A-3

From PigBoats.COM

Pike, (left) and Grampus, (right), nested together. Location is uncertain but most likely San Francisco area, circa 1905. Four crew can be seen on the deck of the Pike working on something that can't be decerned. Note the magnetic compass binnacles mounted aft of the non-retracting periscopes. The compasses were mounted outside the hulls because the steel in the hulls interfered with the compass. They were viewed with mirrors. The periscopes are held in position with guy-wires and did not rotate. The torpedo loading hatches are open on the bows.

Photo in the private collection of Ric Hedman.

Grampus with Holland employees and Navy personnel in San Francisco, spring of 1903. The second man standing from the right has been identified as Albert Dathe. If this photo was taken after the acceptance trials some of the seven men on deck could be Holland company captain Frank Cable, William F. C. Nindemann, Harry H. Morrell, Henry S. Lathrop, Herman W. Noblett, architect Lawrence Spear, and Gunner Owen Hill, U. S. Navy. All experienced submariners. These men performed the "shakedown" for both boats before the Naval Board and the trials were satisfactory to everyone. (The names do not correspond to the order the men are standing in.) That would also explain why there is no crew standing on the deck of the Pike.

Interesting to note the two electrical wires lead through the after ventilator. If you follow the wires they drape into the water from the dock and up to the ventilator. A very unsafe action especially in these early days of electrical technology. This appears to be an early form of shore power being applied to the submarine for in port use.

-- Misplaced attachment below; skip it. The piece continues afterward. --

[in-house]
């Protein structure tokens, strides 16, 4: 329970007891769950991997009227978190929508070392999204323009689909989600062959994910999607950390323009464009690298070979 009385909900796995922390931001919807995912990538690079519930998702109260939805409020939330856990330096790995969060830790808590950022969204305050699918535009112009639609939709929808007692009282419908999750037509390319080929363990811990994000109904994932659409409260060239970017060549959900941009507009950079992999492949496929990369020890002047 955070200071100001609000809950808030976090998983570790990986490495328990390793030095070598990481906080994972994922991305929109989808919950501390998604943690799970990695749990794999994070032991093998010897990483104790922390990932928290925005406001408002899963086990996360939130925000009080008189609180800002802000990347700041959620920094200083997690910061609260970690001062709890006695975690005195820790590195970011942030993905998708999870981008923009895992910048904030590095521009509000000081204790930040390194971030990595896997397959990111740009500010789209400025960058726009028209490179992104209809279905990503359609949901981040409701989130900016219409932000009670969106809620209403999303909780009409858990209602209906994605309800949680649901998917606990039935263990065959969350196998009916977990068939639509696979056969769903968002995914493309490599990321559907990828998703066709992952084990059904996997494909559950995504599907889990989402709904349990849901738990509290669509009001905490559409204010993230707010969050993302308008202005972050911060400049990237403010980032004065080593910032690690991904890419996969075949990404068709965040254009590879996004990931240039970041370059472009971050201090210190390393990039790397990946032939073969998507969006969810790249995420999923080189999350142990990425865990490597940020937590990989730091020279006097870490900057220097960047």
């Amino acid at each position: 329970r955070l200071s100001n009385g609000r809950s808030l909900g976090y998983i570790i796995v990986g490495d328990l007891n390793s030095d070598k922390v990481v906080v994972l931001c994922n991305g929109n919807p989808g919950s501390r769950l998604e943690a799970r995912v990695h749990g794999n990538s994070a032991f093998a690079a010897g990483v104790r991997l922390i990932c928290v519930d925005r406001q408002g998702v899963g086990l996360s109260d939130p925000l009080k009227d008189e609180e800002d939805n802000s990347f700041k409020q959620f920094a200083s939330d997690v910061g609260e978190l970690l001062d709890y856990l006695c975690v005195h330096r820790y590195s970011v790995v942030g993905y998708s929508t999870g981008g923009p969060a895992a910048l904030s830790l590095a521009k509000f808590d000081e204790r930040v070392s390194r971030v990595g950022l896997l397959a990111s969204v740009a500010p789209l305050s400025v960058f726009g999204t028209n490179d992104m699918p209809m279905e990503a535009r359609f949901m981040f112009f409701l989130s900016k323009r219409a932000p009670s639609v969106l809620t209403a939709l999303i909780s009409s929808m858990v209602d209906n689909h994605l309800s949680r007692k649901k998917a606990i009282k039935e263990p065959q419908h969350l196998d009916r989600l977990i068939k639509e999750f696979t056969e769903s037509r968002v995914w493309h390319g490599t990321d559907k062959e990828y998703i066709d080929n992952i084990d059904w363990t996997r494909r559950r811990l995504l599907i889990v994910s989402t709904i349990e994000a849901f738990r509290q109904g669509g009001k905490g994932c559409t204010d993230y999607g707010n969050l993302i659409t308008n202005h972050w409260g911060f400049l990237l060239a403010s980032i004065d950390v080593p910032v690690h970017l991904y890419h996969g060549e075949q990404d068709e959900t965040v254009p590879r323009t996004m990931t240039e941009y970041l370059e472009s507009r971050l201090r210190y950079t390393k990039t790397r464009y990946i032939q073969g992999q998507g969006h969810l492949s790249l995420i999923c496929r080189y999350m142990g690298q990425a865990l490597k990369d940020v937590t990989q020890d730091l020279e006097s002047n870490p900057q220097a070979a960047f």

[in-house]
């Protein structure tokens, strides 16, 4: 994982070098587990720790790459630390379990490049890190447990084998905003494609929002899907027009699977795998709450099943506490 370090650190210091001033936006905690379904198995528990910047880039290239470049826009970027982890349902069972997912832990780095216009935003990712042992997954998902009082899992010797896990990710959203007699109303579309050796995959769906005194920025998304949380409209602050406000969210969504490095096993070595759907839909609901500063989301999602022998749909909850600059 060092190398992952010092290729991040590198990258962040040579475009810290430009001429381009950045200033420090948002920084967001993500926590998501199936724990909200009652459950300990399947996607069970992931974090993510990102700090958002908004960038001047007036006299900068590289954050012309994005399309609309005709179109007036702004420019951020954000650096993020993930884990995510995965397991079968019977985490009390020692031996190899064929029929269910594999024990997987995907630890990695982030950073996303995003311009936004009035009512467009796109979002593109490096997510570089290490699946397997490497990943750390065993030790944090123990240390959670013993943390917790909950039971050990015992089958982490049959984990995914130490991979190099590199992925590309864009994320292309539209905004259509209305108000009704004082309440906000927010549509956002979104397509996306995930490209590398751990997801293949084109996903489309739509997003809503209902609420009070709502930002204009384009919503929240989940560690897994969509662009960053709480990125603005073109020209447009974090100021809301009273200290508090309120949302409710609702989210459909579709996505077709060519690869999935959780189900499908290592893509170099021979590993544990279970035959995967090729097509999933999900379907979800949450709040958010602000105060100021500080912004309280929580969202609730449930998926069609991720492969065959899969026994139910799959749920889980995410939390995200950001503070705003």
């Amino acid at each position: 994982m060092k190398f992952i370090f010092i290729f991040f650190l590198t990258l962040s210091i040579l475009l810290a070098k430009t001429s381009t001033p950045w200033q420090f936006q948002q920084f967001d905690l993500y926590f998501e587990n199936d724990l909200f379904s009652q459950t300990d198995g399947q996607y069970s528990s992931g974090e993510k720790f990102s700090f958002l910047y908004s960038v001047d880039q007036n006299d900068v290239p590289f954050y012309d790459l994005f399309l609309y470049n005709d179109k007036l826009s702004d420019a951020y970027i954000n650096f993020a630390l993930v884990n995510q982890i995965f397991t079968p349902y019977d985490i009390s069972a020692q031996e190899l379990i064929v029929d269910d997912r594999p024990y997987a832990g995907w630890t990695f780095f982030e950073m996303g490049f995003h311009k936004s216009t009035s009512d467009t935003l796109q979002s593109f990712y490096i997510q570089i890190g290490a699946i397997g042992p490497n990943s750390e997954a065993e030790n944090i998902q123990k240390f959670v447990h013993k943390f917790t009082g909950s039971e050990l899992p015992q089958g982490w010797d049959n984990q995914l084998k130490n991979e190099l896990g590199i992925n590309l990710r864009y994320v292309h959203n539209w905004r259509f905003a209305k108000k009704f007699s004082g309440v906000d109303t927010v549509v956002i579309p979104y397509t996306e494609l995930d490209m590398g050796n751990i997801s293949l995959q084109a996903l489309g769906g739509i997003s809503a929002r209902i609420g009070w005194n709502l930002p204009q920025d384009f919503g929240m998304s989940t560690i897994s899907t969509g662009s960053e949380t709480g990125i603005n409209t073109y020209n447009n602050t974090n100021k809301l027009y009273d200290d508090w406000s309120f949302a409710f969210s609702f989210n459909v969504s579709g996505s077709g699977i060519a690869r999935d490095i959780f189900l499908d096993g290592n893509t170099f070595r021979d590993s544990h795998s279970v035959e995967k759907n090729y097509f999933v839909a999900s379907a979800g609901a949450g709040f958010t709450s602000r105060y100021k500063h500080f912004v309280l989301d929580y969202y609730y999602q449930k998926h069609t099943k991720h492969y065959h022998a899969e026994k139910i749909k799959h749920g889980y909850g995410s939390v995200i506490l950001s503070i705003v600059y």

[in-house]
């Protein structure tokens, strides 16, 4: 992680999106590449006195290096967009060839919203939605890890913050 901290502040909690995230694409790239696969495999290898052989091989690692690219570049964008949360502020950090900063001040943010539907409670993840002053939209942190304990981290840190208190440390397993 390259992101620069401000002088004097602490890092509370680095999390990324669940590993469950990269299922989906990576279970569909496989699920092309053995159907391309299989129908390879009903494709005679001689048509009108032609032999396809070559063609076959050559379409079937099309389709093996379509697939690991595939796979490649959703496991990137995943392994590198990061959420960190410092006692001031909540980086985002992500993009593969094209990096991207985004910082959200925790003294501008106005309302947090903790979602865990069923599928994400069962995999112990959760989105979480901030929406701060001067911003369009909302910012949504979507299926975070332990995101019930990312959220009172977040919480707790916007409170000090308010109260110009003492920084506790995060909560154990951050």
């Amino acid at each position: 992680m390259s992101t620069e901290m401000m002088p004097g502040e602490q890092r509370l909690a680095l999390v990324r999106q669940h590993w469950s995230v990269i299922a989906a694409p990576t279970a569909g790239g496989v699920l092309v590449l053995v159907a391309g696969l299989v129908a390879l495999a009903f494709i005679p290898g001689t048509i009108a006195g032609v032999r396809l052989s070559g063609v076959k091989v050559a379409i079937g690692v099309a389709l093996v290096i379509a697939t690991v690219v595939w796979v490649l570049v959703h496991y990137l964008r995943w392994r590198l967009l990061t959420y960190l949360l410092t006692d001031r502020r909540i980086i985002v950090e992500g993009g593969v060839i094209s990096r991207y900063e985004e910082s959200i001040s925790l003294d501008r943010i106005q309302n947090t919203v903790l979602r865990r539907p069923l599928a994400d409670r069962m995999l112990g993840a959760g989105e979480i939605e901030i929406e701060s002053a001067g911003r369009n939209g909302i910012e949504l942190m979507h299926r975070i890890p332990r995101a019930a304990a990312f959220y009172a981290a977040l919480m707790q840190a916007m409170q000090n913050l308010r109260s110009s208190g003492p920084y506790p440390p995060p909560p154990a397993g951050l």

At the extreme left of the photo in the background can be seen one of the San Francisco Bay ferries. Not enough detail can be seen to identify it.

An interesting tidbit is that the first commanding officer of Grampus was LT Arthur MacArthur, Jr., (the older brother of later to be General of the Army Douglas MacArthur of WW II fame), who also was, at the same time, also the first Captain of the USS Pike (Submarine No. 6). It is seemingly an unusual move to have one man command two boats, but there was a shortage of trained officers at the time.

An original NON-Navy photo in the private collection of Ric Hedman.

Grampus, aft of the Pike on the marine railway at Mare Island Navy Yard on February 19, 1908. Work on these submarines (and others) for repair and upkeep was beginning to cause a stir in the House of Representatives. Congressman Lilley of Connecticut was up in arms over the costs submarines were requiring and was seeking the Navy to divulge total costs the government was being asked to pay.

He had stated that the Grampus had cost $33,500 to date (February 1908) and Pike $35,500 in repairs. ($960,000.00 and $1,020,000.00 respectively in 2020 dollars) Part of why he was so upset was that fact much of the costs and reasons for repairs was being kept secret. He demanded to know how efficient the submarines were and what the repair and upkeep time was related to actual time performing their duties.